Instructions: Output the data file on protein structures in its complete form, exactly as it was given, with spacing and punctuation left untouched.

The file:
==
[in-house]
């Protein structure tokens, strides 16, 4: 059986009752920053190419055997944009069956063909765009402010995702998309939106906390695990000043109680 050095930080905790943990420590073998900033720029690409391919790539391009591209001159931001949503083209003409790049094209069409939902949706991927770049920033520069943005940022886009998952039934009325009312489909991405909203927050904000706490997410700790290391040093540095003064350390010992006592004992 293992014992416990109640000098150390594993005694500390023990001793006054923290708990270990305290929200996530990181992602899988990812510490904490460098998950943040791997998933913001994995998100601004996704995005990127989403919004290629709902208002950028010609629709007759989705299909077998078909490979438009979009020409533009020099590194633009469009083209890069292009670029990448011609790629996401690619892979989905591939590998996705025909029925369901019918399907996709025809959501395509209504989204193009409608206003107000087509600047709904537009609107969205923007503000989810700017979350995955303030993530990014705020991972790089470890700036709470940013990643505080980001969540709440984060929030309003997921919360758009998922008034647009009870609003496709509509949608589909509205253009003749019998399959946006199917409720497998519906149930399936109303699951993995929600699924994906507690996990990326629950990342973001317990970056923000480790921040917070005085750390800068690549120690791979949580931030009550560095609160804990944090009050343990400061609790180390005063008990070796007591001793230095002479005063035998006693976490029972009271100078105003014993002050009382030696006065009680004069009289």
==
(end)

[in-house]
């Protein structure tokens, strides 16, 4: 059986009752920053190419055997944009069956063909765009402010995702998309939106906390695990000043109680 050095930080905790943990420590073998900033720029690409391919790539391009591209001159931001949503083209003409790049094209069409939902949706991927770049920033520069943005940022886009998952039934009325009312489909991405909203927050904000706490997410700790290391040093540095003064350390010992006592004992 293992014992416990109640000098150390594993005694500390023990001793006054923290708990270990305290929200996530990181992602899988990812510490904490460098998950943040791997998933913001994995998100601004996704995005990127989403919004290629709902208002950028010609629709007759989705299909077998078909490979438009979009020409533009020099590194633009469009083209890069292009670029990448011609790629996401690619892979989905591939590998996705025909029925369901019918399907996709025809959501395509209504989204193009409608206003107000087509600047709904537009609107969205923007503000989810700017979350995955303030993530990014705020991972790089470890700036709470940013990643505080980001969540709440984060929030309003997921919360758009998922008034647009009870609003496709509509949608589909509205253009003749019998399959946006199917409720497998519906149930399936109303699951993995929600699924994906507690996990990326629950990342973001317990970056923000480790921040917070005085750390800068690549120690791979949580931030009550560095609160804990944090009050343990400061609790180390005063008990070796007591001793230095002479005063035998006693976490029972009271100078105003014993002050009382030696006065009680004069009289």